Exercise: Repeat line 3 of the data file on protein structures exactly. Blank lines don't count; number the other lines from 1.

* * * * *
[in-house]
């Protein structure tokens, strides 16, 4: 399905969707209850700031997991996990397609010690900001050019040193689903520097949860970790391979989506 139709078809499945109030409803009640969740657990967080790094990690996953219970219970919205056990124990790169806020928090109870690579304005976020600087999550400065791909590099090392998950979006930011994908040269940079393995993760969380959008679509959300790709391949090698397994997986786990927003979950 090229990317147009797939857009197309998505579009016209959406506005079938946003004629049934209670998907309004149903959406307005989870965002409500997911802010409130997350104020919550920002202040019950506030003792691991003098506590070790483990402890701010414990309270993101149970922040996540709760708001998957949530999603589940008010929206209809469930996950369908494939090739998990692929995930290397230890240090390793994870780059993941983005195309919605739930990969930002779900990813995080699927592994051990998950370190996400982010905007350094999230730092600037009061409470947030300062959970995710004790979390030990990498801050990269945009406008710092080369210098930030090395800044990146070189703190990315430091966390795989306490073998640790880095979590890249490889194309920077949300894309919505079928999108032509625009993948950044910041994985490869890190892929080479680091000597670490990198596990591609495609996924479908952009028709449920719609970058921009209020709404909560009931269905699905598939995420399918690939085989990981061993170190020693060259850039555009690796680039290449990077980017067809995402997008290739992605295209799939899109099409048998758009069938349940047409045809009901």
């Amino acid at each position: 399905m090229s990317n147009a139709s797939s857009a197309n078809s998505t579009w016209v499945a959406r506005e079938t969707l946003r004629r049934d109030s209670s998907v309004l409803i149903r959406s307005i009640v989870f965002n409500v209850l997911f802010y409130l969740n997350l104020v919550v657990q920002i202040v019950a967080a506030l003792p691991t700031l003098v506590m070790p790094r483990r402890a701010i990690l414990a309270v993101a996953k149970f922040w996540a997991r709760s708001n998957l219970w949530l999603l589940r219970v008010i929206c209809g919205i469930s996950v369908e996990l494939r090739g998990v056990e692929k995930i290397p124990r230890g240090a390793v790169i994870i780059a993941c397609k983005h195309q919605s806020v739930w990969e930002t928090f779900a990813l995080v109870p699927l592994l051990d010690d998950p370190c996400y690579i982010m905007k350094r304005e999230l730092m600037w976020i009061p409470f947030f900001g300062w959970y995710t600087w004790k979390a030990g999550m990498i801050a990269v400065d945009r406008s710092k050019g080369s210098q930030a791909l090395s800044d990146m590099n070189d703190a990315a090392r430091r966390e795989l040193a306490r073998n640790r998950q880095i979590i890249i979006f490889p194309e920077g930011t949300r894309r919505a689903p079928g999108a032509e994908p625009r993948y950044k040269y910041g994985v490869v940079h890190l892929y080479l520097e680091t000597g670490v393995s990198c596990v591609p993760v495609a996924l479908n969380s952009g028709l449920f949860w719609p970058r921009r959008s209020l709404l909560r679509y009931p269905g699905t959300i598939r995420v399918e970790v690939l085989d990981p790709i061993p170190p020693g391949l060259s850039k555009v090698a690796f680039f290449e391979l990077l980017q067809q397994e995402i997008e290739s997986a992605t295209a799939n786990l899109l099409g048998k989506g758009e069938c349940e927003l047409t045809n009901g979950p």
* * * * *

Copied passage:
């Amino acid at each position: 399905m090229s990317n147009a139709s797939s857009a197309n078809s998505t579009w016209v499945a959406r506005e079938t969707l946003r004629r049934d109030s209670s998907v309004l409803i149903r959406s307005i009640v989870f965002n409500v209850l997911f802010y409130l969740n997350l104020v919550v657990q920002i202040v019950a967080a506030l003792p691991t700031l003098v506590m070790p790094r483990r402890a701010i990690l414990a309270v993101a996953k149970f922040w996540a997991r709760s708001n998957l219970w949530l999603l589940r219970v008010i929206c209809g919205i469930s996950v369908e996990l494939r090739g998990v056990e692929k995930i290397p124990r230890g240090a390793v790169i994870i780059a993941c397609k983005h195309q919605s806020v739930w990969e930002t928090f779900a990813l995080v109870p699927l592994l051990d010690d998950p370190c996400y690579i982010m905007k350094r304005e999230l730092m600037w976020i009061p409470f947030f900001g300062w959970y995710t600087w004790k979390a030990g999550m990498i801050a990269v400065d945009r406008s710092k050019g080369s210098q930030a791909l090395s800044d990146m590099n070189d703190a990315a090392r430091r966390e795989l040193a306490r073998n640790r998950q880095i979590i890249i979006f490889p194309e920077g930011t949300r894309r919505a689903p079928g999108a032509e994908p625009r993948y950044k040269y910041g994985v490869v940079h890190l892929y080479l520097e680091t000597g670490v393995s990198c596990v591609p993760v495609a996924l479908n969380s952009g028709l449920f949860w719609p970058r921009r959008s209020l709404l909560r679509y009931p269905g699905t959300i598939r995420v399918e970790v690939l085989d990981p790709i061993p170190p020693g391949l060259s850039k555009v090698a690796f680039f290449e391979l990077l980017q067809q397994e995402i997008e290739s997986a992605t295209a799939n786990l899109l099409g048998k989506g758009e069938c349940e927003l047409t045809n009901g979950p």